South African climber Ryan Davy’s assault on Mount Everest is set to garner him a slew of media awards. Unfortunately for him, they will all be mocking accolades of the Mampara of the Week, Poepol of the Week variety.
Davy, who could not afford the $11 000 (about R142 000) it costs to get a climbing permit for the world’s highest mountain, concluded that the only way to realise his dream was to do it “under the radar”, as he put it in a radio interview.
So he hopped on a plane to Nepal and secretly started climbing solo.
The authorities set off in pursuit and arrested him in a small cave, just past Everest base camp, at an altitude of around 7 300 metres.
It is clear from his reckless behaviour that Davy is a wild risk-taker, with the stereotypical macho South African male’s obliviousness to the likely consequences of his actions. Yet, I’ve got to admit, I have a sneaking admiration for Davy.
He has one quality that I thought had completely disappeared from the SA gene pool: a willingness to take personal responsibility for what he has done.
Davy will plead guilty and it is likely that he will have a choice between a $22,000 fine or a four-year jail sentence.
Davy – a struggling film-maker when he is not indulging Walter Mitty fantasies of being Sir Edmund Hillary – doesn’t have that kind of money.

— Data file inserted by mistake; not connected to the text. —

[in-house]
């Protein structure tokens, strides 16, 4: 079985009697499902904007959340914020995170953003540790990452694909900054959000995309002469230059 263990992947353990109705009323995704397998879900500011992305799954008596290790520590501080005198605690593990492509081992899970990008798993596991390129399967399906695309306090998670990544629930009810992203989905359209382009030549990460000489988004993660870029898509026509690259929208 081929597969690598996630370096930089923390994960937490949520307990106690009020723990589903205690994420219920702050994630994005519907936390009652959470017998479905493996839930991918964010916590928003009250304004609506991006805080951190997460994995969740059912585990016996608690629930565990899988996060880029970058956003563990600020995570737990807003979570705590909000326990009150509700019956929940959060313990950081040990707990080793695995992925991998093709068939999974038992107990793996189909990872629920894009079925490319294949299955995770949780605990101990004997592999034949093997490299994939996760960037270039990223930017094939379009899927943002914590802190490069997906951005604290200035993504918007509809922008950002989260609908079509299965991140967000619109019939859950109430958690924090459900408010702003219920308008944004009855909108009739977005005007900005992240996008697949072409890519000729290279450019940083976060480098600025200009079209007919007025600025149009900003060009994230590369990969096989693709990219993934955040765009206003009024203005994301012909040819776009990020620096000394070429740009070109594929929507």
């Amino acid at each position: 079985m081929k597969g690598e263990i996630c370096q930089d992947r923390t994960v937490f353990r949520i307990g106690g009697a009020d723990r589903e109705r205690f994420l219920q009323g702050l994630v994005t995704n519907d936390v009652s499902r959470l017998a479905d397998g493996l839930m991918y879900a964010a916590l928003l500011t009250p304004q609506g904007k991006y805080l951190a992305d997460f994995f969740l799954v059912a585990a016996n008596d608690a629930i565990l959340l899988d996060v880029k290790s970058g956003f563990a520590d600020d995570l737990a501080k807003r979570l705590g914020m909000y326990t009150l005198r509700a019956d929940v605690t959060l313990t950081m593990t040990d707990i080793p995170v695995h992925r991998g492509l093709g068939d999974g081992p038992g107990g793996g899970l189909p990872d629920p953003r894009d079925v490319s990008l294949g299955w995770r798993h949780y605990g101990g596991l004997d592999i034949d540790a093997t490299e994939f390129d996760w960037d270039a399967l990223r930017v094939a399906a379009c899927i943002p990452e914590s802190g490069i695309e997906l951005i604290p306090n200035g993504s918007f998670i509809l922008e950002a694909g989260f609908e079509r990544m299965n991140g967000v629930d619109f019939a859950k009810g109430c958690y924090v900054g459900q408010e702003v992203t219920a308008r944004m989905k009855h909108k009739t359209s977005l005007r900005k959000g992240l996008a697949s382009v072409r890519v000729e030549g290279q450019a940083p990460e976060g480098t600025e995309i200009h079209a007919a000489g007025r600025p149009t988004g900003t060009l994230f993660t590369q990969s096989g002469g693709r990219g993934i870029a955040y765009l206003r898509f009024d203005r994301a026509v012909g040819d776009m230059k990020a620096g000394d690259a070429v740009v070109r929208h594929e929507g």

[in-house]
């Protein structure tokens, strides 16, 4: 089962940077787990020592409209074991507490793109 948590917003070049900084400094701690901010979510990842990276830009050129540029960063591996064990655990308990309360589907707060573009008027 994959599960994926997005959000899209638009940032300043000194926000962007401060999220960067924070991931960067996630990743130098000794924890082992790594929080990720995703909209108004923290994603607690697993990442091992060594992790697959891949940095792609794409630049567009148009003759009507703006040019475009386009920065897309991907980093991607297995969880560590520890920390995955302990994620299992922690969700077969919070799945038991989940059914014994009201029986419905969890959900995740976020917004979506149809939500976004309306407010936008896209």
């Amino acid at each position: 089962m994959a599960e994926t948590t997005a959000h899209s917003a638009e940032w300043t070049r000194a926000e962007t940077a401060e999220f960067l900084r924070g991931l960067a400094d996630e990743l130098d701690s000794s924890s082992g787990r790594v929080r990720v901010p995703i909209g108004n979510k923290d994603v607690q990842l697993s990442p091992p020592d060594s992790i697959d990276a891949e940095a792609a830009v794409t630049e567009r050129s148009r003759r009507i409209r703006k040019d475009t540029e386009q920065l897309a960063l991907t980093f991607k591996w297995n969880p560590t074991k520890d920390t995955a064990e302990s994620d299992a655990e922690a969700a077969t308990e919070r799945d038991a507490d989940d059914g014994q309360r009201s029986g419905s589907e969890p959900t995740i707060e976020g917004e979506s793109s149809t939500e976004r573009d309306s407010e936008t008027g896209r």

He did not beg, plead, or look for excuses.
He said he blamed no one but himself for his foolishness.
What a breath of fresh air this is, in contrast to the hypocritical halitosis that emanates from the typical local politician and government official.
Take Brian Molefe, a man widely lauded for his business acumen, his leadership abilities, and even his supposed high ethical standards.
As head of Eskom, Molefe was last year implicated by the public protector in the controversial Gupta clan’s attempts at state capture.
After tearful initial attempts at denial, Molefe publicly resigned.
His exact words were: “I have, in the interests of good corporate governance, decided to leave my employ at Eskom from January 1, 2017.”
Molefe was then hurriedly given an ANC parliamentary seat.
It was rumoured that this was done so that President Jacob Zuma could have a suitable replacement for Finance Minister Pravin Gordhan.
Gordhan was fired. Molefe didn’t get the job. The consolation prize was to be a R30m pension payout from Eskom. But when a public out
cry forced the blocking of the payout, it was back to the drawing board. The solution was, on the face of it, elegantly simple.
Molefe would return to Eskom as CEO, on the basis that he hadn’t resigned after all. He had merely taken early retirement, now rescinded.
Or, an alternative excuse, hurriedly filed in court papers, he had neither resigned nor retired, but had taken leave of absence.
This is even more problematic, for it means that Molefe broke the law that forbids anyone from simultaneously being an MP and state employee.
Molefe is still ducking and diving. No skaam. In contrast, Davy, though he is hapless, even hopeless, at least has personal integrity.